Top Ten

August 1, 2018

Government denies international work permits for St Clair grads, accused of inconsistent guidelines

Immigration, Refugee, and Citizenship Canada has told some international business students at St Clair College that they missed the deadline to apply for post-graduate work permits, even as others who applied at the same time received them, reports CBC. The confusion started with a St Clair logistics program that runs concurrently with the school’s main business program. According to CBC, St Clair told students that they could apply for the permit after completing the logistics program. IRC, however claims only to recognize the business program, even as it has accepted applications from some logistics students and rejected others. Immigration lawyer Eddie Kadri, who is representing about two dozen rejected applicants, stated that IRC “has created a conflicting standard” of evaluation. CBC

Breaking down the barriers between discovery and commercialization: Hamdullahpur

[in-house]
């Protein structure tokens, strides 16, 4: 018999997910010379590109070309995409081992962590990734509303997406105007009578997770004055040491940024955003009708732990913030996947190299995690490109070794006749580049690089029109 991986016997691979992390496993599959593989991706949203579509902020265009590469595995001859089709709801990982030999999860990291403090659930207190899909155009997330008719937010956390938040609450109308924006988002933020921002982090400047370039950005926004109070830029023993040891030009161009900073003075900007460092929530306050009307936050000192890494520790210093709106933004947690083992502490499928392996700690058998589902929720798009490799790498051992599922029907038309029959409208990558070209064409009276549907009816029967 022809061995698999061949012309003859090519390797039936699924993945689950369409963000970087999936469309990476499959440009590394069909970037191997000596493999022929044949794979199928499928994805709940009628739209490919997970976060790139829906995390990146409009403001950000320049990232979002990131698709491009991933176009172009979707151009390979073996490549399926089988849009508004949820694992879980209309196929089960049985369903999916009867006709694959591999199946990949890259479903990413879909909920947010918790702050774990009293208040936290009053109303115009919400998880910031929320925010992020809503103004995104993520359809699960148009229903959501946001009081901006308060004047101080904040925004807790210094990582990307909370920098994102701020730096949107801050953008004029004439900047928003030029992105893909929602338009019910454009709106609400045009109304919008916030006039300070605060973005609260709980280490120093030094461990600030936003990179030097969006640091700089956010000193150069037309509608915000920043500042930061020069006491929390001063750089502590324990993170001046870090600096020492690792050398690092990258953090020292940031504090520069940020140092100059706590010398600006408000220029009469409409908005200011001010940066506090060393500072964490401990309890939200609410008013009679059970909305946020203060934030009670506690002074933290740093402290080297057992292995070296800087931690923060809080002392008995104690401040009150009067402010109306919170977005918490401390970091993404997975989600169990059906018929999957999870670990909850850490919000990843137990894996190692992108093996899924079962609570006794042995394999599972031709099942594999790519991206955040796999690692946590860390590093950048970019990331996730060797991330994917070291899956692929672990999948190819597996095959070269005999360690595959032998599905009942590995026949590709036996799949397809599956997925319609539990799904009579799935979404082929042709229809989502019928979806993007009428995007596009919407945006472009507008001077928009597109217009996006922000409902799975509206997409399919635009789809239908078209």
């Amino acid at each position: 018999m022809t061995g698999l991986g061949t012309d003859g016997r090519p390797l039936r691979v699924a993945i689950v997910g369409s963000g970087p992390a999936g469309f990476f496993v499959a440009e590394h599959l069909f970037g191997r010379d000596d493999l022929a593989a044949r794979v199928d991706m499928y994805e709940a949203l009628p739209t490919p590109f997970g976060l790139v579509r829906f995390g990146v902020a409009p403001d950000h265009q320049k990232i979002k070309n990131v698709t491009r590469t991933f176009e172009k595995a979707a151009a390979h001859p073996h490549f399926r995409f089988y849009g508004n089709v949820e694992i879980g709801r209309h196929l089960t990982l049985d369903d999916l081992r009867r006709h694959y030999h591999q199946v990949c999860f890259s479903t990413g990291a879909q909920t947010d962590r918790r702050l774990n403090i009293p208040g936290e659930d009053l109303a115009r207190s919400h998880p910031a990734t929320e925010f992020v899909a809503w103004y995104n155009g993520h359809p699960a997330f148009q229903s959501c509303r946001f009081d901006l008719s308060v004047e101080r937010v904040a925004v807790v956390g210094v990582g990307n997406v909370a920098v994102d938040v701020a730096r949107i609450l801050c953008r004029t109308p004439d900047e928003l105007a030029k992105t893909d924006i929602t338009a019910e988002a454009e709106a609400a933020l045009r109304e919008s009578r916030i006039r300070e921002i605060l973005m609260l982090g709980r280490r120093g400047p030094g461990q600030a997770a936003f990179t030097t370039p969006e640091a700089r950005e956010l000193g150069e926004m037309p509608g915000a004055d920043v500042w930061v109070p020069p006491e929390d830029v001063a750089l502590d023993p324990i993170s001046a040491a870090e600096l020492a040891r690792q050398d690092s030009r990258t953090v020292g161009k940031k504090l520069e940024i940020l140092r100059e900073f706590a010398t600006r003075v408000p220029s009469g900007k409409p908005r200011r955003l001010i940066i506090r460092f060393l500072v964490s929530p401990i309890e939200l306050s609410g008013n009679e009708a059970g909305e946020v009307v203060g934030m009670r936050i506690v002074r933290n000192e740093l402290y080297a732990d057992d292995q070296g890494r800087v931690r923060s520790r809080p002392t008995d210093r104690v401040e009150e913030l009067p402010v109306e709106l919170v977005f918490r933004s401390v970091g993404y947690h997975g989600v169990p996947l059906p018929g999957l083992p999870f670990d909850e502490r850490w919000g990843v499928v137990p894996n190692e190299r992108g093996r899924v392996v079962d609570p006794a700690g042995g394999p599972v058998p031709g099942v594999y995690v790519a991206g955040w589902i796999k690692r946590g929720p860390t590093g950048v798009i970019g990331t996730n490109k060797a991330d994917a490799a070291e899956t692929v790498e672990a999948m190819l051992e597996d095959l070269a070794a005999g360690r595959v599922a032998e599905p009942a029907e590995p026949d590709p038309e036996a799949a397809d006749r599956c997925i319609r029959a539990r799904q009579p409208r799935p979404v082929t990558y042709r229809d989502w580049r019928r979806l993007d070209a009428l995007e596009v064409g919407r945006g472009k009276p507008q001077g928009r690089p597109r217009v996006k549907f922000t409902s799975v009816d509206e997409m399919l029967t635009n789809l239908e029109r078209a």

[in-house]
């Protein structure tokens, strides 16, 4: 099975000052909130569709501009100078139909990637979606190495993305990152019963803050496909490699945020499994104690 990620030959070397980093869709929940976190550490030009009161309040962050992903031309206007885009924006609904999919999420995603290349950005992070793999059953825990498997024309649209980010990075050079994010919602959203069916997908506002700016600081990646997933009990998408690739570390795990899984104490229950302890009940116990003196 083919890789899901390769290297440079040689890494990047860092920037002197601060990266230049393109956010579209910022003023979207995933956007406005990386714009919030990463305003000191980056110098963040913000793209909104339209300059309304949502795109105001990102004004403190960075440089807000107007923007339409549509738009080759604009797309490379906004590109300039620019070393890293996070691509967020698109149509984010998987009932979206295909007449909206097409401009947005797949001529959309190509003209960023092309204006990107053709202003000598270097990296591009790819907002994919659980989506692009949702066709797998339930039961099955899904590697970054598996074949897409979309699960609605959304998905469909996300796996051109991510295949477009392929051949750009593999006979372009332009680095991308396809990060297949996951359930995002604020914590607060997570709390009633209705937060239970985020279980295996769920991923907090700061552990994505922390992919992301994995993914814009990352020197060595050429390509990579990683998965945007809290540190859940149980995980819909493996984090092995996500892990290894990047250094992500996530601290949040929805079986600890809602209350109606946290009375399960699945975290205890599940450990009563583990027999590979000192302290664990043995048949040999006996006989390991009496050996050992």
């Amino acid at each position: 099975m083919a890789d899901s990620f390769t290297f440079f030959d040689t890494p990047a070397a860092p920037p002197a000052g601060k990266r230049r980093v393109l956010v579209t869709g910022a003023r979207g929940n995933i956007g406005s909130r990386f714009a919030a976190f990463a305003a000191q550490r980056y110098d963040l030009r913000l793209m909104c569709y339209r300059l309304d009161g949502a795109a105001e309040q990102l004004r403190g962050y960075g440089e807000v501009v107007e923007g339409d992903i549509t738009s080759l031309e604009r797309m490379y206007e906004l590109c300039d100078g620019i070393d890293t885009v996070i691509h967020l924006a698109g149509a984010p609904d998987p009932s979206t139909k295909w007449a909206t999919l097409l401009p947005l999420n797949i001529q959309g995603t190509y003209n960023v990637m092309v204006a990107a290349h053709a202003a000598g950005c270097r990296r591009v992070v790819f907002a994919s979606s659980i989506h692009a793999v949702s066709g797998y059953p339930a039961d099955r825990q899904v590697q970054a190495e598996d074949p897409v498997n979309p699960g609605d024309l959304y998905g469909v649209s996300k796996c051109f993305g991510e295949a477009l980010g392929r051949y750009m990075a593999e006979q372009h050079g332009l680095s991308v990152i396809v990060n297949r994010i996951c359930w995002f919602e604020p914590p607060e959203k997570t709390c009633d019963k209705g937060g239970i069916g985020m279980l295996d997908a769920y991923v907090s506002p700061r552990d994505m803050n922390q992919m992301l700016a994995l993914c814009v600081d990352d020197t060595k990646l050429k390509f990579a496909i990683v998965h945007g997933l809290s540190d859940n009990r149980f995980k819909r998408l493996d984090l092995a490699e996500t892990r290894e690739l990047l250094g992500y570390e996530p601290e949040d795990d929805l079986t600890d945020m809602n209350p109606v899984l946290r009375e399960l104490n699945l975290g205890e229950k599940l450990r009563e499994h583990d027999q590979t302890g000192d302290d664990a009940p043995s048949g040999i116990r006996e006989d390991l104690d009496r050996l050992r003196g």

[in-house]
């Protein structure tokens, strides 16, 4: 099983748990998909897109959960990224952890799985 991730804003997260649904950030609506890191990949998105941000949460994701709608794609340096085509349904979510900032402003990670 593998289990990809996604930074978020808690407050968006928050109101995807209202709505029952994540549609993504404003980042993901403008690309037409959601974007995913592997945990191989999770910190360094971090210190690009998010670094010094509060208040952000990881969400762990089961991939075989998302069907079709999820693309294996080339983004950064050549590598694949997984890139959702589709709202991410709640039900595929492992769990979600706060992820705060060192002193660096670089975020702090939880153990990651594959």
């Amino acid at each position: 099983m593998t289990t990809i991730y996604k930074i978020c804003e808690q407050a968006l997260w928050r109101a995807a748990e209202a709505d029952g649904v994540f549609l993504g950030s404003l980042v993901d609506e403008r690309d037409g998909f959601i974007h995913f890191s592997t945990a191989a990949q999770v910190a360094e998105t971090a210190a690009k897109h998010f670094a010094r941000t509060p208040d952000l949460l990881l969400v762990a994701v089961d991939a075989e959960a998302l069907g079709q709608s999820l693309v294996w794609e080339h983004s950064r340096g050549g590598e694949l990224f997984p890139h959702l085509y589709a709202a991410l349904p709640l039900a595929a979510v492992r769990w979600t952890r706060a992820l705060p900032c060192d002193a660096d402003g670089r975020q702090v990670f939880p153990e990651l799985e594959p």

“Not for the first time, the future of Canada’s economy stands at a crossroads,” writes University of Waterloo President Feridun Hamdullahpur. The author notes that a range of initiatives and investments at the federal level show great promise within Canada, but adds that Canada still falls behind when it comes to translating research breakthroughs into economic growth. Hamdullahpur argues that universities are key players in the commercialization of new discoveries; however, this process requires strategic partnerships with industry and “an unwavering dedication to entrepreneurship.” The author provides an example of this approach through UWaterloo’s Global Entrepreneurship and Disruptive Innovation initiative. University Affairs

One-third of US college students don’t write essays: study